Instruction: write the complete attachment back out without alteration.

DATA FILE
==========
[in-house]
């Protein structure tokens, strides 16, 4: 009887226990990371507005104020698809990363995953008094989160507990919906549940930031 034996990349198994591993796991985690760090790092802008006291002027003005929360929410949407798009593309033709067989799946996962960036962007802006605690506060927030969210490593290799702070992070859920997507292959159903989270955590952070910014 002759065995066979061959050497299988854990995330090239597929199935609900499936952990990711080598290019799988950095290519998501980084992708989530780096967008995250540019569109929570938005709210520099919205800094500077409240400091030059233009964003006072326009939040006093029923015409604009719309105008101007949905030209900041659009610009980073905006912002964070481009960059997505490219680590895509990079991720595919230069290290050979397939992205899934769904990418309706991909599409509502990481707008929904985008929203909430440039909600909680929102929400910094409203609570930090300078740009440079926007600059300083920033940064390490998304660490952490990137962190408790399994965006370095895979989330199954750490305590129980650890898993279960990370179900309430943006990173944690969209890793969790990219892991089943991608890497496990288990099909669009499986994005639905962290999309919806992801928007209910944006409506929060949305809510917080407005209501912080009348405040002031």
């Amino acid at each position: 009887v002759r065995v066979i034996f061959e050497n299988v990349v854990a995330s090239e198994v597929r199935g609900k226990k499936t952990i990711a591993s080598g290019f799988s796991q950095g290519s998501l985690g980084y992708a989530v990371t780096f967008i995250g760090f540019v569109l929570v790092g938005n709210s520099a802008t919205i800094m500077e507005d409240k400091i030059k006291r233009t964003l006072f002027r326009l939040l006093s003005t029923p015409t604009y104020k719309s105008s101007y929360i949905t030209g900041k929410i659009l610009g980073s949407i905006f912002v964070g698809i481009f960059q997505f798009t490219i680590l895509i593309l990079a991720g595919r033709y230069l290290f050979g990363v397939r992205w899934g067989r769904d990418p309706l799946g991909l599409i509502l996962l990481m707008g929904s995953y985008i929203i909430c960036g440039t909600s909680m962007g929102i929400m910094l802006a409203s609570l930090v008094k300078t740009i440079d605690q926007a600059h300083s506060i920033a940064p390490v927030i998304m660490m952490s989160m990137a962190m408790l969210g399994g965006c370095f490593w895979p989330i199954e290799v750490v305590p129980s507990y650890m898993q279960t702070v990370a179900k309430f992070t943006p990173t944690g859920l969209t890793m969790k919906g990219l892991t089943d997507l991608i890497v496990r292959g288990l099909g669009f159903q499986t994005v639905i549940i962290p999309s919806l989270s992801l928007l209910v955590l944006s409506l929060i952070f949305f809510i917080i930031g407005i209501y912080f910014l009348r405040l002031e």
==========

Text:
[in-house]
């Protein structure tokens, strides 16, 4: 009887226990990371507005104020698809990363995953008094989160507990919906549940930031 034996990349198994591993796991985690760090790092802008006291002027003005929360929410949407798009593309033709067989799946996962960036962007802006605690506060927030969210490593290799702070992070859920997507292959159903989270955590952070910014 002759065995066979061959050497299988854990995330090239597929199935609900499936952990990711080598290019799988950095290519998501980084992708989530780096967008995250540019569109929570938005709210520099919205800094500077409240400091030059233009964003006072326009939040006093029923015409604009719309105008101007949905030209900041659009610009980073905006912002964070481009960059997505490219680590895509990079991720595919230069290290050979397939992205899934769904990418309706991909599409509502990481707008929904985008929203909430440039909600909680929102929400910094409203609570930090300078740009440079926007600059300083920033940064390490998304660490952490990137962190408790399994965006370095895979989330199954750490305590129980650890898993279960990370179900309430943006990173944690969209890793969790990219892991089943991608890497496990288990099909669009499986994005639905962290999309919806992801928007209910944006409506929060949305809510917080407005209501912080009348405040002031």
């Amino acid at each position: 009887v002759r065995v066979i034996f061959e050497n299988v990349v854990a995330s090239e198994v597929r199935g609900k226990k499936t952990i990711a591993s080598g290019f799988s796991q950095g290519s998501l985690g980084y992708a989530v990371t780096f967008i995250g760090f540019v569109l929570v790092g938005n709210s520099a802008t919205i800094m500077e507005d409240k400091i030059k006291r233009t964003l006072f002027r326009l939040l006093s003005t029923p015409t604009y104020k719309s105008s101007y929360i949905t030209g900041k929410i659009l610009g980073s949407i905006f912002v964070g698809i481009f960059q997505f798009t490219i680590l895509i593309l990079a991720g595919r033709y230069l290290f050979g990363v397939r992205w899934g067989r769904d990418p309706l799946g991909l599409i509502l996962l990481m707008g929904s995953y985008i929203i909430c960036g440039t909600s909680m962007g929102i929400m910094l802006a409203s609570l930090v008094k300078t740009i440079d605690q926007a600059h300083s506060i920033a940064p390490v927030i998304m660490m952490s989160m990137a962190m408790l969210g399994g965006c370095f490593w895979p989330i199954e290799v750490v305590p129980s507990y650890m898993q279960t702070v990370a179900k309430f992070t943006p990173t944690g859920l969209t890793m969790k919906g990219l892991t089943d997507l991608i890497v496990r292959g288990l099909g669009f159903q499986t994005v639905i549940i962290p999309s919806l989270s992801l928007l209910v955590l944006s409506l929060i952070f949305f809510i917080i930031g407005i209501y912080f910014l009348r405040l002031e």